A couple of videos of my rockets with this recovery system in action can be seen on my channel at YouTube: http://www.youtube.com/user/Ripper2800

Pushing a button, and seeing a chute deploying at your command feels so great! 8) But it requires good timing and nerves of steel to get the chutes out at the right times. The system has been performing admirely during 10+ launches, the only fails has been the main chute getting stuck in the nosecone (poor packing?) as seen on one of my videos, and that a fishing swivel that i use to attach the main chute snapped. Both of these has occured only once - the mechinism worked every time.

Cheers
Christian

Hi Christian,

You should set up a trade business for bottles because the heavy duty ones you don't like to use are very much sought after by people in other countries which don't use them. There were a couple of water rocket people in the Netherlands who used them for everything and now they can't get them anymore and pretty much quit water rockets because of it. You need to get in contact with them and start trading!
Tim Chen
Captain, Team Enterprise
Ripper
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Re: Hi from Christian

Post by Ripper »

Tim Chen wrote:Hi Christian,

You should set up a trade business for bottles because the heavy duty ones you don't like to use are very much sought after by people in other countries which don't use them. There were a couple of water rocket people in the Netherlands who used them for everything and now they can't get them anymore and pretty much quit water rockets because of it. You need to get in contact with them and start trading!
Lol - don't know if it's even legal...
Anyway, i might have found a glue that's suitable for splicing, and then using heavy-duty bottles becomes another thing, as the weight gets chopped a great deal when removing the top or bottom part. But unless i can get them up to a high pressure, it probably still won't give a high thrust to weight ratio.
I've tested one 1.5L bottle with a bicycle pump. At higher pressures, i needed to have my friend clinging to my back to act as ballast on the downstroke! (i think you can agree that this approach is not practical :roll: ) Anyway, we go it to 15.5 bars (225psi). Then the pump died. The cap had started to turn from cocacola-red into white due to the stress, but the bottle itself didn't seem to be in any trouble.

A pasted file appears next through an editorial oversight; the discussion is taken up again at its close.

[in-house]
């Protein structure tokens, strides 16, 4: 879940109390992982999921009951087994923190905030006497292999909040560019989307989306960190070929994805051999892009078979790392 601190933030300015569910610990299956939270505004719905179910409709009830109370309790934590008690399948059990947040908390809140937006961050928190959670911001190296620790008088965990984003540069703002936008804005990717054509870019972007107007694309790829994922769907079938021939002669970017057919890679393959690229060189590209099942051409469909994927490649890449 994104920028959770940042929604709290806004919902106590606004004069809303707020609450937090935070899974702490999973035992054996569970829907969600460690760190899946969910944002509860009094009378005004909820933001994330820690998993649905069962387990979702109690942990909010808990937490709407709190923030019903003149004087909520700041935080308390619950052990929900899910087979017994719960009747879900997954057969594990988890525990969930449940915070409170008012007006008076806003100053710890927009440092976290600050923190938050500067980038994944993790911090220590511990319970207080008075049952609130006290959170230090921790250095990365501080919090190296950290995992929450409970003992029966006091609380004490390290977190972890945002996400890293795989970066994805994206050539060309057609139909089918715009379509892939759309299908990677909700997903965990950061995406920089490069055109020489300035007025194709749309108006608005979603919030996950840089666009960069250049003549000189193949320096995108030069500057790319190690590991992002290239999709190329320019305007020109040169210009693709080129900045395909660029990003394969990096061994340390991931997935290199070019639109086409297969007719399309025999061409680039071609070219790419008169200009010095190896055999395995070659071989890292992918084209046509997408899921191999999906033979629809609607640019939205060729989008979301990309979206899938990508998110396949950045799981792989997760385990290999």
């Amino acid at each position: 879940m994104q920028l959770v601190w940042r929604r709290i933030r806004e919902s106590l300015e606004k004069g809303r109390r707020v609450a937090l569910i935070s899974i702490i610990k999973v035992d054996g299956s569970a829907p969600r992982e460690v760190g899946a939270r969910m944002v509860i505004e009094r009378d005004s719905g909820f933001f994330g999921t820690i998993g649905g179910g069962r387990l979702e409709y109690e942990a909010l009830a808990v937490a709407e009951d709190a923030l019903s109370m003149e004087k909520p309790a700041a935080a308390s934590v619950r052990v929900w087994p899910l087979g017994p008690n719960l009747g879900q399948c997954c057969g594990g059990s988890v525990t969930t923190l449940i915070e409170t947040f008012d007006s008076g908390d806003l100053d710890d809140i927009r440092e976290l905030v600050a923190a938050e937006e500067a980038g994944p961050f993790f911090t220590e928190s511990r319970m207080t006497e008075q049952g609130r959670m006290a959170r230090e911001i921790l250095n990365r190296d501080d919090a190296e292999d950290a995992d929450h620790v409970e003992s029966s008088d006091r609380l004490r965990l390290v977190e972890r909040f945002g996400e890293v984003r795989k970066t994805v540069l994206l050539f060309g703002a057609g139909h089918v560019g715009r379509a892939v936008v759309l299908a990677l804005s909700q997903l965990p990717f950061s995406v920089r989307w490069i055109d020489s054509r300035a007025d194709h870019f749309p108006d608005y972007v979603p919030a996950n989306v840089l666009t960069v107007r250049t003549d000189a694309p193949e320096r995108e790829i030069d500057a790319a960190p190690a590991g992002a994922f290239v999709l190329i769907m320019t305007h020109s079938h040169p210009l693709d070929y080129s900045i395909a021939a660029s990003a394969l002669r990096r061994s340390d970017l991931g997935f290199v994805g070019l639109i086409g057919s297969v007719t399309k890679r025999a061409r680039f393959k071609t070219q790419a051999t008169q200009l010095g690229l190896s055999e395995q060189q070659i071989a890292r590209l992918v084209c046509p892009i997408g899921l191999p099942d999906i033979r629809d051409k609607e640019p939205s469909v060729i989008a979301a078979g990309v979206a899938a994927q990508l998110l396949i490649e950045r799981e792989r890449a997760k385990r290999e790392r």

With walls about 1mm thick, this type of bottle weighs about as much as two robinson-coupled 2L bottles. That's less than 40% the volume-to-weight ratio.

Cheers
Christian
Christian
http://www.c-thomsen.dk/wrockets/
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Tim Chen
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Re: Hi from Christian

Post by Tim Chen »

Ha ha ha.... I just pictured in my mind you pumping with your friend on your back to get the pressure higher. That's priceless!

I suppose if it was your GIRLfriend, that would be a positive, but if not it doesn't sound like a good method.
Tim Chen
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Re: Hi from Christian

Post by WRA2 »

Ripper wrote:I became a water rocketeer all the way back in 1999 when i was studying physics in Copenhagen Denmark (that's where i live). Since then, i've quit physics, but i kept on making a number of rockets. I like the open-minded spirit of the wr-community, and i want to achieve, not compete.
Welcome to the forum Christian,

Participation in our competitions is not a requirement for membership in the WRA2. We have a large membership base which includes everyone from beginners, Educators, and of course teams competing for the world records. Membership in the WRA2 is also not required to participate in this forum. As the largest community of people actively participating in the hobby of water rocketry we look forward to your contributions.